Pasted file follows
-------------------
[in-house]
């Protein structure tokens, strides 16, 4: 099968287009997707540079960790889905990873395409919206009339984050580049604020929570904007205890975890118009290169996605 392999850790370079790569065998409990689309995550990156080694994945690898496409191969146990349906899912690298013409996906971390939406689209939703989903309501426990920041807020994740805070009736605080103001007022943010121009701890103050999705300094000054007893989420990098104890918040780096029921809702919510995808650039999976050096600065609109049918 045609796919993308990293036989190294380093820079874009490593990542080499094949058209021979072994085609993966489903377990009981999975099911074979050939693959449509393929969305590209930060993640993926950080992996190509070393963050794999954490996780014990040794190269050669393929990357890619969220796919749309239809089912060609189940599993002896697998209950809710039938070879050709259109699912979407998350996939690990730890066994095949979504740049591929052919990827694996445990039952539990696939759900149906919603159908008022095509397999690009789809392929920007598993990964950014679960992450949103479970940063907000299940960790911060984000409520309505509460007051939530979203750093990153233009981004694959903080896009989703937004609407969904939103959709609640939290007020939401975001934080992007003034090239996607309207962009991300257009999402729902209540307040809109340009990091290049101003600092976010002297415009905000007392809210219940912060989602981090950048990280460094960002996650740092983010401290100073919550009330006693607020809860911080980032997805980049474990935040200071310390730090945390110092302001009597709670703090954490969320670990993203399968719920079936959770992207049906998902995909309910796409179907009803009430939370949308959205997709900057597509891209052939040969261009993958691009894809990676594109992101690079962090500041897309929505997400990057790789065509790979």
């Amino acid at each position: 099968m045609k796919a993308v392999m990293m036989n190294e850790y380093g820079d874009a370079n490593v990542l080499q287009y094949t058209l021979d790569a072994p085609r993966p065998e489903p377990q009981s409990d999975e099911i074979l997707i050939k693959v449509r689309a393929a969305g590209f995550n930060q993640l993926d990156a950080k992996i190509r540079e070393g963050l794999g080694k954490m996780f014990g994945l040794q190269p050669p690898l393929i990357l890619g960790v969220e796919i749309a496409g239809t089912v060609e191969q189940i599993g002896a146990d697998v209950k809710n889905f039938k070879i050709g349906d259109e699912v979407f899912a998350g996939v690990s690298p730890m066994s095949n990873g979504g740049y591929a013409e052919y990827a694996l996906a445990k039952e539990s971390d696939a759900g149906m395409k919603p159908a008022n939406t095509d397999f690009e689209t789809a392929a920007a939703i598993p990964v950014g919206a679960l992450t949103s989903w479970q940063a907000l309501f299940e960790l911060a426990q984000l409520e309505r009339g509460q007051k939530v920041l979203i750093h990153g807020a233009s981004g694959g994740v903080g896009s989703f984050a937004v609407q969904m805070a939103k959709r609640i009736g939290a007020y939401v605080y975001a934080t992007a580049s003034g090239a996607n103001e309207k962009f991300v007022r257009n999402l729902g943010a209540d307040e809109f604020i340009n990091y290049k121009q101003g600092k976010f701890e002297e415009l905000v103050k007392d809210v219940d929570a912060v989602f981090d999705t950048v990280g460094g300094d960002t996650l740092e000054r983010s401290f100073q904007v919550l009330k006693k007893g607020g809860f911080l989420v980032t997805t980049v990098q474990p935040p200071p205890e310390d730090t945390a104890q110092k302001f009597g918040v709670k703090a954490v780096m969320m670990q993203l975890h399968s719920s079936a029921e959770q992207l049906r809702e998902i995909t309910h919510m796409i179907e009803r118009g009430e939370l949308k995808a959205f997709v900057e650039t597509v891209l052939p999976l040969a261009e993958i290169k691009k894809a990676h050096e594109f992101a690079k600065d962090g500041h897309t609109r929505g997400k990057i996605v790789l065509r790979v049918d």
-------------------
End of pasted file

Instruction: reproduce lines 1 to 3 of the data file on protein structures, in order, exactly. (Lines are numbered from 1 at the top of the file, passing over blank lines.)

[in-house]
């Protein structure tokens, strides 16, 4: 099968287009997707540079960790889905990873395409919206009339984050580049604020929570904007205890975890118009290169996605 392999850790370079790569065998409990689309995550990156080694994945690898496409191969146990349906899912690298013409996906971390939406689209939703989903309501426990920041807020994740805070009736605080103001007022943010121009701890103050999705300094000054007893989420990098104890918040780096029921809702919510995808650039999976050096600065609109049918 045609796919993308990293036989190294380093820079874009490593990542080499094949058209021979072994085609993966489903377990009981999975099911074979050939693959449509393929969305590209930060993640993926950080992996190509070393963050794999954490996780014990040794190269050669393929990357890619969220796919749309239809089912060609189940599993002896697998209950809710039938070879050709259109699912979407998350996939690990730890066994095949979504740049591929052919990827694996445990039952539990696939759900149906919603159908008022095509397999690009789809392929920007598993990964950014679960992450949103479970940063907000299940960790911060984000409520309505509460007051939530979203750093990153233009981004694959903080896009989703937004609407969904939103959709609640939290007020939401975001934080992007003034090239996607309207962009991300257009999402729902209540307040809109340009990091290049101003600092976010002297415009905000007392809210219940912060989602981090950048990280460094960002996650740092983010401290100073919550009330006693607020809860911080980032997805980049474990935040200071310390730090945390110092302001009597709670703090954490969320670990993203399968719920079936959770992207049906998902995909309910796409179907009803009430939370949308959205997709900057597509891209052939040969261009993958691009894809990676594109992101690079962090500041897309929505997400990057790789065509790979």
């Amino acid at each position: 099968m045609k796919a993308v392999m990293m036989n190294e850790y380093g820079d874009a370079n490593v990542l080499q287009y094949t058209l021979d790569a072994p085609r993966p065998e489903p377990q009981s409990d999975e099911i074979l997707i050939k693959v449509r689309a393929a969305g590209f995550n930060q993640l993926d990156a950080k992996i190509r540079e070393g963050l794999g080694k954490m996780f014990g994945l040794q190269p050669p690898l393929i990357l890619g960790v969220e796919i749309a496409g239809t089912v060609e191969q189940i599993g002896a146990d697998v209950k809710n889905f039938k070879i050709g349906d259109e699912v979407f899912a998350g996939v690990s690298p730890m066994s095949n990873g979504g740049y591929a013409e052919y990827a694996l996906a445990k039952e539990s971390d696939a759900g149906m395409k919603p159908a008022n939406t095509d397999f690009e689209t789809a392929a920007a939703i598993p990964v950014g919206a679960l992450t949103s989903w479970q940063a907000l309501f299940e960790l911060a426990q984000l409520e309505r009339g509460q007051k939530v920041l979203i750093h990153g807020a233009s981004g694959g994740v903080g896009s989703f984050a937004v609407q969904m805070a939103k959709r609640i009736g939290a007020y939401v605080y975001a934080t992007a580049s003034g090239a996607n103001e309207k962009f991300v007022r257009n999402l729902g943010a209540d307040e809109f604020i340009n990091y290049k121009q101003g600092k976010f701890e002297e415009l905000v103050k007392d809210v219940d929570a912060v989602f981090d999705t950048v990280g460094g300094d960002t996650l740092e000054r983010s401290f100073q904007v919550l009330k006693k007893g607020g809860f911080l989420v980032t997805t980049v990098q474990p935040p200071p205890e310390d730090t945390a104890q110092k302001f009597g918040v709670k703090a954490v780096m969320m670990q993203l975890h399968s719920s079936a029921e959770q992207l049906r809702e998902i995909t309910h919510m796409i179907e009803r118009g009430e939370l949308k995808a959205f997709v900057e650039t597509v891209l052939p999976l040969a261009e993958i290169k691009k894809a990676h050096e594109f992101a690079k600065d962090g500041h897309t609109r929505g997400k990057i996605v790789l065509r790979v049918d």